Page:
Wondering What To Do with Polenta?

Do not fear–I will tell you.

This cornmeal based food is about as versatile as cornmeal-based foods get. As you probably know by now, I enjoy foods that change personality based on how they’re prepared. One day soon, I pledge to cook polenta from scratch, but I’ve only ever bought it in this tube-like packaging, (laziness).

It's not the most attractive of food items, is it?

Sometimes, in all its cylindrical glory, these polenta globules are found by the rice shelf, and sometimes they’re found near the cheeses and eggs, in the refrigerated area. I suppose it depends upon your grocery store. Obviously.

Anyway. I’ll throw up two preparations here, because, well. I eat these things half a tube at a time. When you first cut into the packaging of this, some water will squirt into your face. Just so you  are prepared.

And food scales are very helpful for getting to that exact half-way point! Have I told you guys that I have a food scale? Well, now you know.

I don’t think that you would die from not cooking the polenta, but I always do because it makes it much more delicious and appealing. After slicing it, you can sprinkle spices (sweet or savory–it’s really versatile) on it & then toss it in the microwave, pan-fry it, or do what I did, and try baking it.

Those are just sprinkled with salt & pepper. And I sprayed the baking rack with pam.

Baked at 400 for about 30 minutes, probably, flipping mid-way through

Then what should do you with these lovely golden discs? Hah. Words.

You can pretty much do whatever you want. I wanted to eat roasted vegetables & tofu & goat cheese over them. So I made that happen.


Then, a few night later, I did this with the rest of the polenta.

Also yum.

So basically, this stuff is great & you can do whatever you want with it. My mom used to make polenta lasagne, which just uses polenta discs instead of pasta, for example.

However, next I will actually make it from scratch. Because, well. I’ve got to now.

In other news, whoever googled “excessive runners face”? I love you almost as much as I love the person who googled “wonderful spring”. I hope you both found what you were looking for!

In additional other news, I bought another bike, because Orange Bike is just hanging on to its beautiful life by the teeniest of threads. I’m such a snob.  Even though there will never again be a bike with the personality of Orange Bike, it will be nice to have a road bike that will not break every 40 miles. And also one that I can carry up my stairs without nearing death. Obviously, more is to come on this development.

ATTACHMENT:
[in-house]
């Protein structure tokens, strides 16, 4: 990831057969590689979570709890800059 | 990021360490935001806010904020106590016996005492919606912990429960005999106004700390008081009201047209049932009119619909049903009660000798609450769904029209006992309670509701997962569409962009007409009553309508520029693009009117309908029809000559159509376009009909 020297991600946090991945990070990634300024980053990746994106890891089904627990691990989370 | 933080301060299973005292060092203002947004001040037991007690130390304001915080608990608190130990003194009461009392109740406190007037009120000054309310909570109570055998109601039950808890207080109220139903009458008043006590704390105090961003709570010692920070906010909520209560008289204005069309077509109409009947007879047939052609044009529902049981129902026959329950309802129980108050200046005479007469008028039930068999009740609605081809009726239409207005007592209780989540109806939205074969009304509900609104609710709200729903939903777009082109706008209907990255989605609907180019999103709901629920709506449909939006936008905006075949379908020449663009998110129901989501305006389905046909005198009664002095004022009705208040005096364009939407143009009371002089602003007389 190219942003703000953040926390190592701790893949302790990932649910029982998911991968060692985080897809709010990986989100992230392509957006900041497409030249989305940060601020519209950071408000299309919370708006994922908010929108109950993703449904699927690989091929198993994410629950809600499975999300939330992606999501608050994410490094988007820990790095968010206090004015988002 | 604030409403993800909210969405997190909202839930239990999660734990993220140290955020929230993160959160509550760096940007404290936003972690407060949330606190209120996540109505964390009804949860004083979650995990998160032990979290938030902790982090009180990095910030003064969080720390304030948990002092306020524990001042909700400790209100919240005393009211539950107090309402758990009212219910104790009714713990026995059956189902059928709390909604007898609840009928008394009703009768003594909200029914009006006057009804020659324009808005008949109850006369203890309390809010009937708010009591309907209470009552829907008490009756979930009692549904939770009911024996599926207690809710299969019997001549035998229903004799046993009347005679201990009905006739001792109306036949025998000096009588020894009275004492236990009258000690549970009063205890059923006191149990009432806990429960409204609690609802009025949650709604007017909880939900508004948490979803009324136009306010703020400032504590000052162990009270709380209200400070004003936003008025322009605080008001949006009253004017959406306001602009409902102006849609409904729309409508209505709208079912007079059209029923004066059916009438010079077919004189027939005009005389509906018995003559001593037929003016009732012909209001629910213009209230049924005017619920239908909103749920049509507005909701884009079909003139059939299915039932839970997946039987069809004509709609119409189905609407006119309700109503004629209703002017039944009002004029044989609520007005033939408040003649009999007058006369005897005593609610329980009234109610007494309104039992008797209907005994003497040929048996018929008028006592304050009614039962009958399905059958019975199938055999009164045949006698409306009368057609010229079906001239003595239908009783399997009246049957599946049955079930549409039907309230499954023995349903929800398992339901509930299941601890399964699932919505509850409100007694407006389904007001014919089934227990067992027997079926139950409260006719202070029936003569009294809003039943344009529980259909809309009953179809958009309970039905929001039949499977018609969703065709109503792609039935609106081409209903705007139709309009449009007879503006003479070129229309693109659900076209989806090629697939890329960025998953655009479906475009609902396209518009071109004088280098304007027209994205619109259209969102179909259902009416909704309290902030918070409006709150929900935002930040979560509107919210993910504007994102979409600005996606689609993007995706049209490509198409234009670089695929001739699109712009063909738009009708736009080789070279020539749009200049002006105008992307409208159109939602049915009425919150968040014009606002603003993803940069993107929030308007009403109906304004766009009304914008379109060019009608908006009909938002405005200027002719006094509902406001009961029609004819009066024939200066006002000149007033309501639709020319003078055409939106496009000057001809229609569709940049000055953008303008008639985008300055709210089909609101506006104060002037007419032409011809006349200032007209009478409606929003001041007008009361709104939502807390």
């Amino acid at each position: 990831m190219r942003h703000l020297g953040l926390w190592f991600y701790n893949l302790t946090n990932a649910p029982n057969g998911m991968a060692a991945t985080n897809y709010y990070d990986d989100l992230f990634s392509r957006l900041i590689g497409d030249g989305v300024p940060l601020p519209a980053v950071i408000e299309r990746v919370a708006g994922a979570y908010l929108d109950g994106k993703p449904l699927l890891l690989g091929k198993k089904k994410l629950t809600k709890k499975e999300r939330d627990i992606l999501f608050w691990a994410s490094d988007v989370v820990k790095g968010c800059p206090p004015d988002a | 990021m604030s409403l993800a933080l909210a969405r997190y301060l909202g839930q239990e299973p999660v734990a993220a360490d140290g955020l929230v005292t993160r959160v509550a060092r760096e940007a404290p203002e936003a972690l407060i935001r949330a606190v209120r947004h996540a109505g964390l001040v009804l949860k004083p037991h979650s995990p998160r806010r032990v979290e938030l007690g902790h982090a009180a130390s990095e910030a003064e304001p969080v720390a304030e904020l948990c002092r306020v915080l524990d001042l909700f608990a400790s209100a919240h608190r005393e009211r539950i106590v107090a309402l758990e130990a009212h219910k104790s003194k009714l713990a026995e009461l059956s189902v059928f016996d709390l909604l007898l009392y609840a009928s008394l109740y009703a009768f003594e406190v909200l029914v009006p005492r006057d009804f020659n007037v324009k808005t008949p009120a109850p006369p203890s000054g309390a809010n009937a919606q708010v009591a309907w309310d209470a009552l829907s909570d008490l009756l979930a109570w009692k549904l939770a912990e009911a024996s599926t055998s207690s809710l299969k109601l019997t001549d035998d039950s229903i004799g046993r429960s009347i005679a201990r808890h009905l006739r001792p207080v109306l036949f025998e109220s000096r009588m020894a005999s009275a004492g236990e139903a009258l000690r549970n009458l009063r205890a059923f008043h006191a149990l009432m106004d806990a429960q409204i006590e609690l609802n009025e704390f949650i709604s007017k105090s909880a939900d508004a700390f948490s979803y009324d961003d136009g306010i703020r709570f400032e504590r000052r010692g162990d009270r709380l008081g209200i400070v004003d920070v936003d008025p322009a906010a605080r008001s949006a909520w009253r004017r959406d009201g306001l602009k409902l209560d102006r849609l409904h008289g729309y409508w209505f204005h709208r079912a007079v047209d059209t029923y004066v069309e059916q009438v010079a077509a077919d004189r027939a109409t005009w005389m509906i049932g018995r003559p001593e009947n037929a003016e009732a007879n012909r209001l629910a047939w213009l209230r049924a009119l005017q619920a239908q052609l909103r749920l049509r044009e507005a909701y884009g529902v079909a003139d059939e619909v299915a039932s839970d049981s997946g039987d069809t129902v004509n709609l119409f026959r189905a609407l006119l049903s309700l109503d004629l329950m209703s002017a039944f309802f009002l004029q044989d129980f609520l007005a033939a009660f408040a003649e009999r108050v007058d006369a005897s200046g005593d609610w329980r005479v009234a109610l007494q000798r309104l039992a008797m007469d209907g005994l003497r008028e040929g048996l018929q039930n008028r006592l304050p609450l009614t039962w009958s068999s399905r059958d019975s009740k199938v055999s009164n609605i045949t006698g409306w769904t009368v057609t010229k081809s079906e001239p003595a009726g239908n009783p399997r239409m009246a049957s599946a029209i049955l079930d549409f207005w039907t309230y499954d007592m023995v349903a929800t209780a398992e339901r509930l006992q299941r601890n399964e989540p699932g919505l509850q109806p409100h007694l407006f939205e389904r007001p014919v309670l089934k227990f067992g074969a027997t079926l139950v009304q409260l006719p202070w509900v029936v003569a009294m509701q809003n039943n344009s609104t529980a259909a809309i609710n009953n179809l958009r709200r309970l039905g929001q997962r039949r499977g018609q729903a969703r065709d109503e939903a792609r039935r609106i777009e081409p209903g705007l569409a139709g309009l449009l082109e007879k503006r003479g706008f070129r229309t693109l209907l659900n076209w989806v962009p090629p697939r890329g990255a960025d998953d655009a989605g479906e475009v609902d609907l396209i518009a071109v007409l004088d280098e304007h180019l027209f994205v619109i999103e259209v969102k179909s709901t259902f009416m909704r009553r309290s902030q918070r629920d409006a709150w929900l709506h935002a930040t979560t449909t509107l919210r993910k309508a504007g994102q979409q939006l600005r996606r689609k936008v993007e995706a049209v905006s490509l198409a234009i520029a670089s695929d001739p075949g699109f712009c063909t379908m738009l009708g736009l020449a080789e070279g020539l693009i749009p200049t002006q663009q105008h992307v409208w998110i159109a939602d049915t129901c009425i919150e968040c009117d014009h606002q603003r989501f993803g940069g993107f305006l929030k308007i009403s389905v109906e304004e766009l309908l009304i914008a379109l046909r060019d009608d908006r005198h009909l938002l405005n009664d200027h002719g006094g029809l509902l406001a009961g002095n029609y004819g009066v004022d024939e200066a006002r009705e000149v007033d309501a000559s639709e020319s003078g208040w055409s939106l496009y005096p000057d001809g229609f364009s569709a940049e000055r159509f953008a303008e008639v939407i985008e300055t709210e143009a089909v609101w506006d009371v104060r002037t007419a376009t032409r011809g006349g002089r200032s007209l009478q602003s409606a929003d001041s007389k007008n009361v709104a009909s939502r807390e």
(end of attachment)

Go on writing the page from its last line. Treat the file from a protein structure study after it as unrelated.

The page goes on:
3 Comments to “Wondering What To Do with Polenta?”

  1. You definitely have to try soft polenta- polenta from scratch- which has a consistency of grit but finer. Is you make soft polenta and refrigerate it you get what you buy in the store in the tube. Making polenta from scratch is super easy. I make up a batch and add some Parmesan and goat cheese to it to make it extra creamy. I serve roasted veggies or a homemade red sauce (spaghetti sauce) over it. Thats how my Italian side eats polenta. Any leftovers I refrigerate and then make polenta cakes, like you did, and serve as a side to a nice piece of fish.

  2. You will be amazed at how easy it is to make polenta from scratch!
    The only problem is resisting the urge to load it up with lots of yummy cheese!

  3. Sarah – Robin from the WW message boards here. My FAVORITE polenta recipe, trust me it’s stinking awesome (and it freezes great for lunches….and making co-workers jealous with the smell of it heating in microwave):

    -1 16 oz tube polenta (I make mine from scratch for the record)
    -1 Tbs olive oil
    -1 clove garlic, crushed
    -1 28 oz can crused tomatoes, undrained
    -1/2 tsp dried oregano
    -1/4 tsp salt
    -1/4 cup chopped fresh basil
    -4 oz chopped mozzarella
    -1/2 cup Parmigiano-Reggiano cheese

    Heat garlic in olive oil. Add crushed tomatoes, oregano, salt and some of the basil. Simmer 10 minutes

    Slice polenta in 1/2 inch thick slices and arrange in baking dish sprayed with Pam. Top polenta slices with tomato sauce, both cheeses and remaining basil. Bake uncovered for 20-25 minutes at 400 degrees.

    Serving 3 polenta rounds, 1/2 cup sauce:
    Cal 245
    Fat 11g
    Sat Fat 5g
    Chol 26mg
    Protein 10g
    Carb 27g
    Sugar 6g
    Fiber 3g
    Sodium 688mg

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